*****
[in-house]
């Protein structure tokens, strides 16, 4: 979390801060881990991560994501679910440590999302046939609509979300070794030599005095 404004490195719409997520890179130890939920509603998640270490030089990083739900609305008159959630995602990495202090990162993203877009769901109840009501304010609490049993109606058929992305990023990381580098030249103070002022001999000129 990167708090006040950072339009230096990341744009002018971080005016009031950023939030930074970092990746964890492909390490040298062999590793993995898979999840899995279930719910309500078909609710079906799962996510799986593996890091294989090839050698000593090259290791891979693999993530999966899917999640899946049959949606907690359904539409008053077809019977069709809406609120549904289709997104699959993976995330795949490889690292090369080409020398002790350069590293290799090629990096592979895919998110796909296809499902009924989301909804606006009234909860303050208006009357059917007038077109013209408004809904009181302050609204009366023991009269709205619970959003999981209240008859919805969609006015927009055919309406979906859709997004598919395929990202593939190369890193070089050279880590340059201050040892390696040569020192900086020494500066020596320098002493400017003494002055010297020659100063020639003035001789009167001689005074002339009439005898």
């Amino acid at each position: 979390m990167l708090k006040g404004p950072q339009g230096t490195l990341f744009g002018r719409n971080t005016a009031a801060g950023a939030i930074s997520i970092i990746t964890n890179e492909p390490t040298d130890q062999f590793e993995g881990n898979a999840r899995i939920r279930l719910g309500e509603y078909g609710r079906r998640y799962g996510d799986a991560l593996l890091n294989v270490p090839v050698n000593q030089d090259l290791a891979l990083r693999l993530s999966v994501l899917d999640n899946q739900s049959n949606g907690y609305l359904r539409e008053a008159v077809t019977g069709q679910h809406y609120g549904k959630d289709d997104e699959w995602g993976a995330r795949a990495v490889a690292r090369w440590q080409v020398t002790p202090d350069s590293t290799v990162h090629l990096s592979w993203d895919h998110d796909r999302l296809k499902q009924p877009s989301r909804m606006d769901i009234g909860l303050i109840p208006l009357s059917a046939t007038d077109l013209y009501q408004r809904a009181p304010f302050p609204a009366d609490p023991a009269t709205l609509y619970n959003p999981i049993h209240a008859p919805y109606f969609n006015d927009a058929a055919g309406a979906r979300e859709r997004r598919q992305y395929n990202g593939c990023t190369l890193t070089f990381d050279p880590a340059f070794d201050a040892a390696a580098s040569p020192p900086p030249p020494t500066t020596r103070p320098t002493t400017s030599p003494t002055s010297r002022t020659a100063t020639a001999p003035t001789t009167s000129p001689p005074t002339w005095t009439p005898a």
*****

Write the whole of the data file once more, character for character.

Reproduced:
[in-house]
């Protein structure tokens, strides 16, 4: 979390801060881990991560994501679910440590999302046939609509979300070794030599005095 404004490195719409997520890179130890939920509603998640270490030089990083739900609305008159959630995602990495202090990162993203877009769901109840009501304010609490049993109606058929992305990023990381580098030249103070002022001999000129 990167708090006040950072339009230096990341744009002018971080005016009031950023939030930074970092990746964890492909390490040298062999590793993995898979999840899995279930719910309500078909609710079906799962996510799986593996890091294989090839050698000593090259290791891979693999993530999966899917999640899946049959949606907690359904539409008053077809019977069709809406609120549904289709997104699959993976995330795949490889690292090369080409020398002790350069590293290799090629990096592979895919998110796909296809499902009924989301909804606006009234909860303050208006009357059917007038077109013209408004809904009181302050609204009366023991009269709205619970959003999981209240008859919805969609006015927009055919309406979906859709997004598919395929990202593939190369890193070089050279880590340059201050040892390696040569020192900086020494500066020596320098002493400017003494002055010297020659100063020639003035001789009167001689005074002339009439005898």
């Amino acid at each position: 979390m990167l708090k006040g404004p950072q339009g230096t490195l990341f744009g002018r719409n971080t005016a009031a801060g950023a939030i930074s997520i970092i990746t964890n890179e492909p390490t040298d130890q062999f590793e993995g881990n898979a999840r899995i939920r279930l719910g309500e509603y078909g609710r079906r998640y799962g996510d799986a991560l593996l890091n294989v270490p090839v050698n000593q030089d090259l290791a891979l990083r693999l993530s999966v994501l899917d999640n899946q739900s049959n949606g907690y609305l359904r539409e008053a008159v077809t019977g069709q679910h809406y609120g549904k959630d289709d997104e699959w995602g993976a995330r795949a990495v490889a690292r090369w440590q080409v020398t002790p202090d350069s590293t290799v990162h090629l990096s592979w993203d895919h998110d796909r999302l296809k499902q009924p877009s989301r909804m606006d769901i009234g909860l303050i109840p208006l009357s059917a046939t007038d077109l013209y009501q408004r809904a009181p304010f302050p609204a009366d609490p023991a009269t709205l609509y619970n959003p999981i049993h209240a008859p919805y109606f969609n006015d927009a058929a055919g309406a979906r979300e859709r997004r598919q992305y395929n990202g593939c990023t190369l890193t070089f990381d050279p880590a340059f070794d201050a040892a390696a580098s040569p020192p900086p030249p020494t500066t020596r103070p320098t002493t400017s030599p003494t002055s010297r002022t020659a100063t020639a001999p003035t001789t009167s000129p001689p005074t002339w005095t009439p005898a």